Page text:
water being poured over them from a large coffee-pot (I should call
it) with an unusually long nose, and wiped our hands on handsome
towels embroidered at the ends with gold thread. A dish of fried fish
was placed on the table for the first course: each helped herself to
one, laying it on the table before her (we had no plates, knives or
forks), picking it to pieces and eating it with her fingers. When this
was ended the debris was thrown on the platter and removed, the table
wiped off, and a dish of rice and mutton brought: for this we had
spoons, but all ate from the dish. Then came an immense cauliflower
covered thick with strange-tasting cheese, and the Turkish ladies used
their thumbs and first two fingers in conveying it to their mouths.
I am very fond of cauliflower, but this was not inviting. The next
course was onions cooked in oil: I had to be excused from this also:
the sight of their dripping fingers was enough. Then we washed our
hands and ate oranges; washed again, and lighting fresh cigarettes
(they had smoked nearly all day), retired to our divans; sipped coffee
and listened to an old negress (the story-teller of the harem), who,
squatted before us, related marvelous stories in Eastern style. More
sweetmeats and confectionery were passed with coffee, and our visit
ended. A European woman could not support such a life--at home perfect
inactivity, eating, smoking, gossiping, an occasional visit to or
from a friend, a trip to the bazaar, and a drive--if they possess a
carriage--or a row in a caïque to the Sweet Waters on Sunday. This is
the life of a Turkish woman of rank.

A note from Madame B---- one morning informed me that the mother and
wives of a rich Turkish merchant were coming to visit her, and invited
me to be present. I reached her house about eleven, but the Turkish
ladies were before me. The appearance of a servant in the hall with
her arms full of yashmaks and ferrajas and several pairs of pattens
apprised me that I was too late to see their street-dresses. In the
reception-room were Madame B----, a lady who acted as interpreter, and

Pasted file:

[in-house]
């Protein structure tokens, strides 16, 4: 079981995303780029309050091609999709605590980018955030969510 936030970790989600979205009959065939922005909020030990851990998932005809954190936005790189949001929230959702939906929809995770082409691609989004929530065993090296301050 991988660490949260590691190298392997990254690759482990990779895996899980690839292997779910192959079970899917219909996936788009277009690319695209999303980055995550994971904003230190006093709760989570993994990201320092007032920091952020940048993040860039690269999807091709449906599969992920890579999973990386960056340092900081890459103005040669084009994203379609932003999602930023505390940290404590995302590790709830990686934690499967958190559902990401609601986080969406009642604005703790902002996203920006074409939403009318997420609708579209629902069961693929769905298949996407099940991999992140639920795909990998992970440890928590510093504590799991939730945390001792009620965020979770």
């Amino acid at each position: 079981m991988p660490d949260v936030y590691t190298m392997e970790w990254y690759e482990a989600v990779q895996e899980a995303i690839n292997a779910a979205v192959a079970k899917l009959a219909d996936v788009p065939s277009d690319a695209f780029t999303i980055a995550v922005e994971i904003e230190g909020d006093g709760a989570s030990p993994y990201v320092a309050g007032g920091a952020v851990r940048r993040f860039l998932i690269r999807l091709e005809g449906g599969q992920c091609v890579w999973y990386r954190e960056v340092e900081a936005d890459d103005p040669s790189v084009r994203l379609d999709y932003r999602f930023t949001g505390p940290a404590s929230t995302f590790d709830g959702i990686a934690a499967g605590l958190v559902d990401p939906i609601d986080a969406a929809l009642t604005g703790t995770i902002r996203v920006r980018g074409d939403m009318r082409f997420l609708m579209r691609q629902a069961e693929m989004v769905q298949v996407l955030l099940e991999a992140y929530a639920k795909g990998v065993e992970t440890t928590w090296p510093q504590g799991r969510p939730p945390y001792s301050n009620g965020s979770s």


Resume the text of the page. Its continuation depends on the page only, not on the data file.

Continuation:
the three Turkish ladies. They were uncontaminated by European customs
or Paris finery. The mother was exceedingly ugly, as are most Turkish
women over forty. A pair of high red morocco boots encased her feet,
which were guiltless of stockings. White, full trousers were gathered
close at the knee and fell over nearly to her ankles. Her dress was
a short purple velvet skirt embroidered round the bottom and up the
front with gilt braid in a showy vine pattern; the same embroidery on
her black silk jacket, which was open in front, but without any lace;
and around her neck was a magnificent string of pearls. Her hair (what
there was of it) was drawn back from her face, braided, and the end of
the little "pig tail" fastened to her head with a diamond pin composed
of four fine diamonds in a clumsy gold setting. Long, pale amber
ear-drops completed her adornments, and she flourished--yes, she
really did--a large red and yellow bandana! The younger of the two
wives was quite pretty. She had brilliant black eyes, good features,
and was very attractive in her gay dress. She wore pink slippers, a
heavy sky-blue silk skirt with trousers to match, and a yellow velvet
sacque open in front, displaying a lace chemisette and a handsome
turquoise necklace. Large gold hoops pulled her pretty ears quite out
of shape, and her long black hair was braided in broad plaits and tied
with a gilt ribbon, which was also wound about her head several times.